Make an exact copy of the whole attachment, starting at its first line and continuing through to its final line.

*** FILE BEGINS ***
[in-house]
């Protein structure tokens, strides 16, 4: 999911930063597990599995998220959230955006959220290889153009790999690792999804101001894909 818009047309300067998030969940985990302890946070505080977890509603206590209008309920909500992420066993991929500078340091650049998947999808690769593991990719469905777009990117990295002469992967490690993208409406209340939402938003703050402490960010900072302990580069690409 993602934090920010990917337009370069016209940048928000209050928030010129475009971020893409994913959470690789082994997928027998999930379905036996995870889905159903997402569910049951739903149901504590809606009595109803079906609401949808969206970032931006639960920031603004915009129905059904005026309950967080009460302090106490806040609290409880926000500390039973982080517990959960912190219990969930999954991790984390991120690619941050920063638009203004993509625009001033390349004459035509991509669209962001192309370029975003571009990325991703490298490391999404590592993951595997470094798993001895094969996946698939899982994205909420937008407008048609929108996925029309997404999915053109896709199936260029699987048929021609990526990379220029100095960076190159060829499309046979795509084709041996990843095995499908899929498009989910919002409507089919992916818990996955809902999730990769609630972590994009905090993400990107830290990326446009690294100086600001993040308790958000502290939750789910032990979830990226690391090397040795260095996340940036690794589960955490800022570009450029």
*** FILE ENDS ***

[in-house]
């Protein structure tokens, strides 16, 4: 999911930063597990599995998220959230955006959220290889153009790999690792999804101001894909 818009047309300067998030969940985990302890946070505080977890509603206590209008309920909500992420066993991929500078340091650049998947999808690769593991990719469905777009990117990295002469992967490690993208409406209340939402938003703050402490960010900072302990580069690409 993602934090920010990917337009370069016209940048928000209050928030010129475009971020893409994913959470690789082994997928027998999930379905036996995870889905159903997402569910049951739903149901504590809606009595109803079906609401949808969206970032931006639960920031603004915009129905059904005026309950967080009460302090106490806040609290409880926000500390039973982080517990959960912190219990969930999954991790984390991120690619941050920063638009203004993509625009001033390349004459035509991509669209962001192309370029975003571009990325991703490298490391999404590592993951595997470094798993001895094969996946698939899982994205909420937008407008048609929108996925029309997404999915053109896709199936260029699987048929021609990526990379220029100095960076190159060829499309046979795509084709041996990843095995499908899929498009989910919002409507089919992916818990996955809902999730990769609630972590994009905090993400990107830290990326446009690294100086600001993040308790958000502290939750789910032990979830990226690391090397040795260095996340940036690794589960955490800022570009450029």